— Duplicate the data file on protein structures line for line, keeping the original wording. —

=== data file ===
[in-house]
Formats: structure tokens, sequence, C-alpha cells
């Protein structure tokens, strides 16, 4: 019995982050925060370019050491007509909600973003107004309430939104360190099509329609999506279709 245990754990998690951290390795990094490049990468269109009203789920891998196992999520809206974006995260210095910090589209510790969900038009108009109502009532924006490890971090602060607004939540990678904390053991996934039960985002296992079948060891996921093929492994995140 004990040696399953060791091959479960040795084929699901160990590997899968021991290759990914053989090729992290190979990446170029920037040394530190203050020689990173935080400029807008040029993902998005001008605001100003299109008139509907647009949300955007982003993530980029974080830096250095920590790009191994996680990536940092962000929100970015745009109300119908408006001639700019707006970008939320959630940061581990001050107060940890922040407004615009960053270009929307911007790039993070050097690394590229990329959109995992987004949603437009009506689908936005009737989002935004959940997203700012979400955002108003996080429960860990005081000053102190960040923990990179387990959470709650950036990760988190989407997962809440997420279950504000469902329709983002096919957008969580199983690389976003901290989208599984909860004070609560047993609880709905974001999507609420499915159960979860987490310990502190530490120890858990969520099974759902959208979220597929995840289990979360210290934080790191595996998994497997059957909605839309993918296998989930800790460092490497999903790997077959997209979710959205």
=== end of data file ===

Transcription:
[in-house]
Formats: structure tokens, sequence, C-alpha cells
């Protein structure tokens, strides 16, 4: 019995982050925060370019050491007509909600973003107004309430939104360190099509329609999506279709 245990754990998690951290390795990094490049990468269109009203789920891998196992999520809206974006995260210095910090589209510790969900038009108009109502009532924006490890971090602060607004939540990678904390053991996934039960985002296992079948060891996921093929492994995140 004990040696399953060791091959479960040795084929699901160990590997899968021991290759990914053989090729992290190979990446170029920037040394530190203050020689990173935080400029807008040029993902998005001008605001100003299109008139509907647009949300955007982003993530980029974080830096250095920590790009191994996680990536940092962000929100970015745009109300119908408006001639700019707006970008939320959630940061581990001050107060940890922040407004615009960053270009929307911007790039993070050097690394590229990329959109995992987004949603437009009506689908936005009737989002935004959940997203700012979400955002108003996080429960860990005081000053102190960040923990990179387990959470709650950036990760988190989407997962809440997420279950504000469902329709983002096919957008969580199983690389976003901290989208599984909860004070609560047993609880709905974001999507609420499915159960979860987490310990502190530490120890858990969520099974759902959208979220597929995840289990979360210290934080790191595996998994497997059957909605839309993918296998989930800790460092490497999903790997077959997209979710959205």